Artist Ryan Adams standing
Ryan Adams, 37, is preparing for his solo show in Portland on Oct. 7. (Portland Phoenix/Evan Edmonds)
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Born and raised in Portland, Maine, Ryan Adams went through a unique journey to get where he is now: married to a fellow artist, with two kids, and preparing to launch a solo mural project at the beginning of October.

At his studio space on Thompson’s Point, as rain poured down, Adams looked back on what led him to this point in his artistic livelihood.

Adams, 37, swore he was never coming back to Portland when he left to attend Emmanuel College in Boston. He went and got a degree in psychology, where he weighed up his plans to be an attorney or pursue his fascination with how the brain works.

Artist Ryan Adams working
Ryan Adams draws at his studio. His work features a geometric style of letter-forming incorporating themes from his life growing up in Portland. (Portland Phoenix/Evan Edmonds)

But, he said, a pretty severe leg break brought him a necessary timeout – during which he spent a vast majority of his time drawing – further igniting his passion to become a full-time artist.

“Things happen for a reason and they point you in certain directions,” he said.

He’d always been a drawer, and his obsession with graffiti writing was unlocked when a teacher gave him a book of subway art when he was ten years old. The goal with graffiti, he explained, is the contradiction of both paying homage to the art itself, while also having a style that’s your own, and uniquely recognizable: “That’s what you strive for.”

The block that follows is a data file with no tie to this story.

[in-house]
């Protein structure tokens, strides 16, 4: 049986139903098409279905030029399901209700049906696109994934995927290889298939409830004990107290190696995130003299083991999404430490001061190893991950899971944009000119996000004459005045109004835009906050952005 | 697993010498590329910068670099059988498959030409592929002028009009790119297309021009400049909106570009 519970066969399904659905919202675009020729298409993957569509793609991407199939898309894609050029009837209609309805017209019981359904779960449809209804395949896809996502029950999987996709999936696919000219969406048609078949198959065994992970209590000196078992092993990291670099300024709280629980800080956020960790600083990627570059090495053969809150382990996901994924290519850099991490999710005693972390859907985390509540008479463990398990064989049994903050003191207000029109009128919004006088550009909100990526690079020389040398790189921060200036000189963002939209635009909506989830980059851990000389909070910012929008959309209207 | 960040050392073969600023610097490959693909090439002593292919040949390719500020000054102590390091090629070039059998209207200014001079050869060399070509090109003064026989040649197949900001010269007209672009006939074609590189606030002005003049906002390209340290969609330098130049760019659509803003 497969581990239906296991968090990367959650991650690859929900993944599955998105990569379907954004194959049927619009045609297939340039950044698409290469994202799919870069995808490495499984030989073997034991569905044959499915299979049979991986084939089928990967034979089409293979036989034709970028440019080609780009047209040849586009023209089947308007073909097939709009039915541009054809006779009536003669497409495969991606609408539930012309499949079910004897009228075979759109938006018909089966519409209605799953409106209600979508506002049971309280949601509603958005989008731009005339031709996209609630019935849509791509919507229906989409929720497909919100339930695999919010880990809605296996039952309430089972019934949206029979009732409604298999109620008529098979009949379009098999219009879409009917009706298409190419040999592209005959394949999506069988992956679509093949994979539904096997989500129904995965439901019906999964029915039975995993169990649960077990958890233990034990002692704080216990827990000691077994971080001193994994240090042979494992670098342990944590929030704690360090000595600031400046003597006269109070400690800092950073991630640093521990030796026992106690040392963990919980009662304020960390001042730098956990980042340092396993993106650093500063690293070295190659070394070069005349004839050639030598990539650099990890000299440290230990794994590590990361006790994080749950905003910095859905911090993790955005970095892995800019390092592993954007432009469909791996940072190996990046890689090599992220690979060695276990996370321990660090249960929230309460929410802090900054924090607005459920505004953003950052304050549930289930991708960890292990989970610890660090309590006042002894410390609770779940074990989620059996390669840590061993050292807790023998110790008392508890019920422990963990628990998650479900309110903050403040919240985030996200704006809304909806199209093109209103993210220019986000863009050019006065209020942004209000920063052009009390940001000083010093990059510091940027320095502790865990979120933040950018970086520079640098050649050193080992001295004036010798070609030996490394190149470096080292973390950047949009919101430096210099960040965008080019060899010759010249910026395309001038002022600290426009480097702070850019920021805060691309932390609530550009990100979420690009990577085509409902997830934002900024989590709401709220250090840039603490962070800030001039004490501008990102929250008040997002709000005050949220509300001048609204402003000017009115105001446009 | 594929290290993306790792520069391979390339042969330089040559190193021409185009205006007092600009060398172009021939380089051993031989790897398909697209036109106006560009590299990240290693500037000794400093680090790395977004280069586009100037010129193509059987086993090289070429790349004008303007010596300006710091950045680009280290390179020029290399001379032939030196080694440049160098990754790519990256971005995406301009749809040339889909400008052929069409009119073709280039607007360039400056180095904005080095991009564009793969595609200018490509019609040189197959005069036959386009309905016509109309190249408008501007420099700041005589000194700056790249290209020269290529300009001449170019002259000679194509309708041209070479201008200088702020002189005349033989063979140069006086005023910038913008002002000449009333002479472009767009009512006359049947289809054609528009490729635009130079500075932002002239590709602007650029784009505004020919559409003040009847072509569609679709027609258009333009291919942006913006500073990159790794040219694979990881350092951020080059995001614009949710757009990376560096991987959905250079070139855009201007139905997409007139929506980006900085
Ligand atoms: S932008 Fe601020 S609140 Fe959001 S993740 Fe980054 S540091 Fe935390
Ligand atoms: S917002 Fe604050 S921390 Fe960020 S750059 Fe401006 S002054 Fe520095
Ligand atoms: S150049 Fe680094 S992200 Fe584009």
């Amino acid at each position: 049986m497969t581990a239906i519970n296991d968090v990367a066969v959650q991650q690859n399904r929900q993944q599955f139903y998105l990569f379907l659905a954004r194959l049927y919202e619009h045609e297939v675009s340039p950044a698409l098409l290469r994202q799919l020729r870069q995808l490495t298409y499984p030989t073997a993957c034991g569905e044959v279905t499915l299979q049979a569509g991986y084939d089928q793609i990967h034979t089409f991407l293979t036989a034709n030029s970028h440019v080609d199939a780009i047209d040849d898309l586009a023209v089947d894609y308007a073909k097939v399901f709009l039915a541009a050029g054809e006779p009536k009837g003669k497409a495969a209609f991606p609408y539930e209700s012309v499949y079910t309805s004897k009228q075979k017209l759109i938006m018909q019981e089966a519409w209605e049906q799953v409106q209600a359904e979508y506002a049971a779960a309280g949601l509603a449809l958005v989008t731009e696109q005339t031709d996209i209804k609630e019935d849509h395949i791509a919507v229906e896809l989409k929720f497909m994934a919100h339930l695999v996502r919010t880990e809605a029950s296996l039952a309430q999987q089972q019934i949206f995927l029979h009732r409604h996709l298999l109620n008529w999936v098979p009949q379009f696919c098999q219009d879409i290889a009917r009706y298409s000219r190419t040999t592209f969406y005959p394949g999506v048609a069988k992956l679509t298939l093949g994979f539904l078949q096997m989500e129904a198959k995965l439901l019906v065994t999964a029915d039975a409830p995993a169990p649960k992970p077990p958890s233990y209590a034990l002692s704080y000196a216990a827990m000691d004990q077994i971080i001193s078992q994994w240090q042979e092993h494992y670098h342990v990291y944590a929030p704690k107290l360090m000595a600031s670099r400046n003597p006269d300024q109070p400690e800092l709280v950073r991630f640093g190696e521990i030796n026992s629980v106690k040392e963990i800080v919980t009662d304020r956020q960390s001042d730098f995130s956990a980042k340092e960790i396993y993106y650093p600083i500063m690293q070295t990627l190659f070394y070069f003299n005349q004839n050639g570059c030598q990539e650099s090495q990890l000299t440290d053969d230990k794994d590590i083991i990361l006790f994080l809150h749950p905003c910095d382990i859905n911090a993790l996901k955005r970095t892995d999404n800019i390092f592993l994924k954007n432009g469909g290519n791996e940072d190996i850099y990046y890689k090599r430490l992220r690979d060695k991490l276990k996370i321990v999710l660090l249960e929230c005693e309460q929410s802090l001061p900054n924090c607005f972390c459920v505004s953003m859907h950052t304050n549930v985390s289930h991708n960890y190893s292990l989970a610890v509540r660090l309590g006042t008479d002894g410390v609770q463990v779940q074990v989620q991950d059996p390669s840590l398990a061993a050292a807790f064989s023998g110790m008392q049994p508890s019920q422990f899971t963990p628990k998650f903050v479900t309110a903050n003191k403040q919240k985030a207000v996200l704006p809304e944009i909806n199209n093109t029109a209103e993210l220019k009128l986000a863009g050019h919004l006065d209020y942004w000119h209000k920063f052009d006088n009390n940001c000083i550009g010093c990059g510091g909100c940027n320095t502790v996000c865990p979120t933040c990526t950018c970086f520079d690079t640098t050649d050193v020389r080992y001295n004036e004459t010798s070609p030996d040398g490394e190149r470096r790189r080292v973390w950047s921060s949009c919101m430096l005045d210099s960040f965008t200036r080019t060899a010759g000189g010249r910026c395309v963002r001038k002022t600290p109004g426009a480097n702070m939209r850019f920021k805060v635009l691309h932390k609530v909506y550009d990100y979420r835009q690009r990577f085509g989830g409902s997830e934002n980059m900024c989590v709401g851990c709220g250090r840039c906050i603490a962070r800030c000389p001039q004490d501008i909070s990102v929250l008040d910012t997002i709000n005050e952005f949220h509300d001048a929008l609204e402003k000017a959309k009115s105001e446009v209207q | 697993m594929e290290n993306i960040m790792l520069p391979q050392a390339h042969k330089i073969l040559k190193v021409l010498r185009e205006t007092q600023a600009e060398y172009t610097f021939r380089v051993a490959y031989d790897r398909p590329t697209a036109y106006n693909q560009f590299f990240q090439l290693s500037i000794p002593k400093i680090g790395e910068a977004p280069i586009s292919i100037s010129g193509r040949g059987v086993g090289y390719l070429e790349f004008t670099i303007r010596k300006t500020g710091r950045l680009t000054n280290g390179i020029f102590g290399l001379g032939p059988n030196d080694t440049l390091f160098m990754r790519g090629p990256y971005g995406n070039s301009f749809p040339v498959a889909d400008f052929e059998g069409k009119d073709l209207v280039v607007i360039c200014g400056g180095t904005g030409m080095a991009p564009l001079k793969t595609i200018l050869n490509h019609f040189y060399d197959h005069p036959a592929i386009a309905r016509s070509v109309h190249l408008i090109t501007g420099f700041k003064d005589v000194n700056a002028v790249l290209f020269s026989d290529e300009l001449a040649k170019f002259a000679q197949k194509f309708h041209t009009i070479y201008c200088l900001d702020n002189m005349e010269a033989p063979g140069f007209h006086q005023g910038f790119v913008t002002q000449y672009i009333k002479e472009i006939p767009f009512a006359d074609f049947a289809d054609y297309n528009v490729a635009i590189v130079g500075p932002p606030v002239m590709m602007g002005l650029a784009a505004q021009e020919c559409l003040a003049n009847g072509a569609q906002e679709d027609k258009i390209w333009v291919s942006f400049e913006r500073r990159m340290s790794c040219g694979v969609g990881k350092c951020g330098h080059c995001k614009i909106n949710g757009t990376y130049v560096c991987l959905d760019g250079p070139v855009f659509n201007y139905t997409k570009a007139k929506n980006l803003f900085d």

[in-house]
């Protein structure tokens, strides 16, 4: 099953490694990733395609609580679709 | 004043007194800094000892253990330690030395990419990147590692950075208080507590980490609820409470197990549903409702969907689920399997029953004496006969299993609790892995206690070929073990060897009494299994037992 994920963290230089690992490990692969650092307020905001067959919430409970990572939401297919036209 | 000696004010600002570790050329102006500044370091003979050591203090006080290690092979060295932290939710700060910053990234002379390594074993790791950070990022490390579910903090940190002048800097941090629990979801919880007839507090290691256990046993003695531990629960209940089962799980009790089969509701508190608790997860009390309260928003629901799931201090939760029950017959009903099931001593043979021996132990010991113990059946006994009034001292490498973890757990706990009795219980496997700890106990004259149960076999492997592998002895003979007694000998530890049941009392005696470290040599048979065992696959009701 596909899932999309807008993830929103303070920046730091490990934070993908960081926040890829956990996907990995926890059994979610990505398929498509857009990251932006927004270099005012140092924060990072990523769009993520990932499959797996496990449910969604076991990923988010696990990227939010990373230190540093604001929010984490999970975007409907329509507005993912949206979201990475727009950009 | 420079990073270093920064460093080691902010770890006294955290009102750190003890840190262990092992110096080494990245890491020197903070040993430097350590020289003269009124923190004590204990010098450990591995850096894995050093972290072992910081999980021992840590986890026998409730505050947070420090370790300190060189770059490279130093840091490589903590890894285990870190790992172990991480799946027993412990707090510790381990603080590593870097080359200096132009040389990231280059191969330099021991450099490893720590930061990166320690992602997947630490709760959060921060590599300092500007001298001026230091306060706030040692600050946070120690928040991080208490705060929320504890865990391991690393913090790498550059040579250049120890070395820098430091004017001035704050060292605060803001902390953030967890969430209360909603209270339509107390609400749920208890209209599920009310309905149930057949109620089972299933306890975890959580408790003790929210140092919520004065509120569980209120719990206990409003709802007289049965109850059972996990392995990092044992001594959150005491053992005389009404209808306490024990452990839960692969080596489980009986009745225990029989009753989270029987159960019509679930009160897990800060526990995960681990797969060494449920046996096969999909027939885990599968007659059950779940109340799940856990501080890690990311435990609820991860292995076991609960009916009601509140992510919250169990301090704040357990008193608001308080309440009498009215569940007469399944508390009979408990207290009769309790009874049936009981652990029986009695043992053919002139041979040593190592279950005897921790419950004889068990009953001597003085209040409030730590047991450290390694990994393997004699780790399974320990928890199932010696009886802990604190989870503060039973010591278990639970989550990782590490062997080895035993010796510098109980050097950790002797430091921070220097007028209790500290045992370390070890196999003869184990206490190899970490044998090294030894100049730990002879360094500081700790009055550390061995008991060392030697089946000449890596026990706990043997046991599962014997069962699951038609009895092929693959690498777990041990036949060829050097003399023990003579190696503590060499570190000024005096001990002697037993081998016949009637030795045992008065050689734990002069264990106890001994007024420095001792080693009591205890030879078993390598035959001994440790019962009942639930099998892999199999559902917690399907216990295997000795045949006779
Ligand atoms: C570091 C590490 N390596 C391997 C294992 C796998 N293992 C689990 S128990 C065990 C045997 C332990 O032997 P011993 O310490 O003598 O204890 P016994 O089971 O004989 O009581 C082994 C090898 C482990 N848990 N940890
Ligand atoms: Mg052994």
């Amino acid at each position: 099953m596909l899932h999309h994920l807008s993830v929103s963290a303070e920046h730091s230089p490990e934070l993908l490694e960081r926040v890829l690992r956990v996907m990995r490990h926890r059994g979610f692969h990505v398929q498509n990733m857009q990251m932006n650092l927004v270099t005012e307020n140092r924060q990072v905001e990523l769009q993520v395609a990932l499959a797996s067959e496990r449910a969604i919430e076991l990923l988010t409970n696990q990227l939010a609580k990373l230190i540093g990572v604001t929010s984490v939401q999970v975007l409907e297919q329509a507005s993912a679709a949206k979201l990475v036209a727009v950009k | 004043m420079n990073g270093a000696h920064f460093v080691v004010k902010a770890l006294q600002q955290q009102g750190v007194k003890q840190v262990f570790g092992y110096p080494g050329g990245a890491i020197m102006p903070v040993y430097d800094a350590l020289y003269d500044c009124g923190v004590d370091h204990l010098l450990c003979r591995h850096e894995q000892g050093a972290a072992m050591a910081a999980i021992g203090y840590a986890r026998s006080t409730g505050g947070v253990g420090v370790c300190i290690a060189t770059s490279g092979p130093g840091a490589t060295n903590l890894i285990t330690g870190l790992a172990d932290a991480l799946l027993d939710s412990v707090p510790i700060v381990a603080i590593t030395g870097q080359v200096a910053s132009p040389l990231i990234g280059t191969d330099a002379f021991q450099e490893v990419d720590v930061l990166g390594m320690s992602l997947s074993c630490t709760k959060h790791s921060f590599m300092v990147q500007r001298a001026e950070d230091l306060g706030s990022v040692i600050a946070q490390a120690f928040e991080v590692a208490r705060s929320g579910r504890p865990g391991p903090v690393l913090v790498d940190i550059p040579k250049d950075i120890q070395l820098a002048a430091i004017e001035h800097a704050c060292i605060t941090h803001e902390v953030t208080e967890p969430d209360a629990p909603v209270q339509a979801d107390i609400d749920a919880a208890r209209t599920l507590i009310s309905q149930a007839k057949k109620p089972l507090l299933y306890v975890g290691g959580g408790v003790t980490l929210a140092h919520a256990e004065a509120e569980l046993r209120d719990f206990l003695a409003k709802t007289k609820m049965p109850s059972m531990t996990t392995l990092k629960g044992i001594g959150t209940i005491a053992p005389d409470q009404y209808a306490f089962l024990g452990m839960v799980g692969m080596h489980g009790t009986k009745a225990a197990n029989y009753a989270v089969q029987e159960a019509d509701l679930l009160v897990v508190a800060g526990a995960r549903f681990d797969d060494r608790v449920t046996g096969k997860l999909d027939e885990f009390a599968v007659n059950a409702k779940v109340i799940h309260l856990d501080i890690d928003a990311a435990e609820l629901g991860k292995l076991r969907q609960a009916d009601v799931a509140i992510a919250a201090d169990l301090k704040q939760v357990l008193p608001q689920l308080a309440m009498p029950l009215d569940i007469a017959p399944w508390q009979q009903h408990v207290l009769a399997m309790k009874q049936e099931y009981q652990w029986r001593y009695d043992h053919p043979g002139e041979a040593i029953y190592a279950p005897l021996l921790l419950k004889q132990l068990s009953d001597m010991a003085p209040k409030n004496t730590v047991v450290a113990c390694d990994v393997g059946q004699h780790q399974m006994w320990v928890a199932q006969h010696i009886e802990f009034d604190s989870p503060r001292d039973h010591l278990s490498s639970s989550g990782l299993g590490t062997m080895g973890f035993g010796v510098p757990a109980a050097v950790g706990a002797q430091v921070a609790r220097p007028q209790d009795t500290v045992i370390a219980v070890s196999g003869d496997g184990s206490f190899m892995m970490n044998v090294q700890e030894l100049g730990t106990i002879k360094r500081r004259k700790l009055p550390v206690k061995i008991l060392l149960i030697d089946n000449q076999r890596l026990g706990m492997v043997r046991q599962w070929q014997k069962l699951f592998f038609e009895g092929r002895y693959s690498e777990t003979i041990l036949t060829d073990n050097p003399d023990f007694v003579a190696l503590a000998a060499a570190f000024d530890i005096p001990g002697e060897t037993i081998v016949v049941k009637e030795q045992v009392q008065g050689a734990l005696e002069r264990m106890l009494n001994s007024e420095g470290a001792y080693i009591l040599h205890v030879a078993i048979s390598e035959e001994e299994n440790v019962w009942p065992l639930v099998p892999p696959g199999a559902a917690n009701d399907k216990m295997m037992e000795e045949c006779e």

His style is lettering-forward, with geometric shapes taking a big role and featuring personal themes and life lessons. A lot of it has to do with his upbringing in Portland, during which Adams said his family was one of very few Black families in the city at the time.

Woodfords Corner mural
A mural at 684 Forest Ave. in Portland’s Woodfords Corner neighborhood, where the emphasis is on building community. (Portland Phoenix/Jim Neuger)

The inspiration for his new solo show, “Second Season,” – opening on Oct. 7 in Notch8 Gallery at 52 Center Street – is both a manner of reflection on different chapters of life, as well as paying homage to the art of graffiti writing, and how his education on the art form evolved over the years.

For Adams’ coming of age as an artist, a majority of it was self-taught, as the graffiti movement doesn’t typically get a mention in mainstream art teachings. Often, he said, people would be observing his art and assume he had a euro-centric inspiration, like Picasso for example, but that’s not the case.

“My heroes are overlooked in textbooks,” Adams said, “I had to read about them on my own time, I had to be told about them.

Adams always had the art gene – it’s so strong in fact, that it even coincides with family. Adams’ wife, Rachel Gloria Adams, is an accomplished artist herself – a mural painter and textile designer. Their daughters, Zoë, 5, and Norah, 3, are already showing signs of following suit. Adams said Zoë has already taken on the artistic mantle, including some drawings of her family featured at the Thompson’s Point studio. Norah, on the other hand, is an athletic kid, Adams said, like the majority of his and Rachel’s family members.

He and Rachel work together on just about everything, he said. The business side of things, their marriage, and parenting.

“I lucked out. I don’t think there’s too many people on the planet I could pull all this off with,” Adams said.

Making Portland Work is an occasional series about people who do their jobs, day in and day out, in good times and bad. They’re the unsung heroes we see and depend on every day. Do you know someone we should include? Let us know at [email protected].

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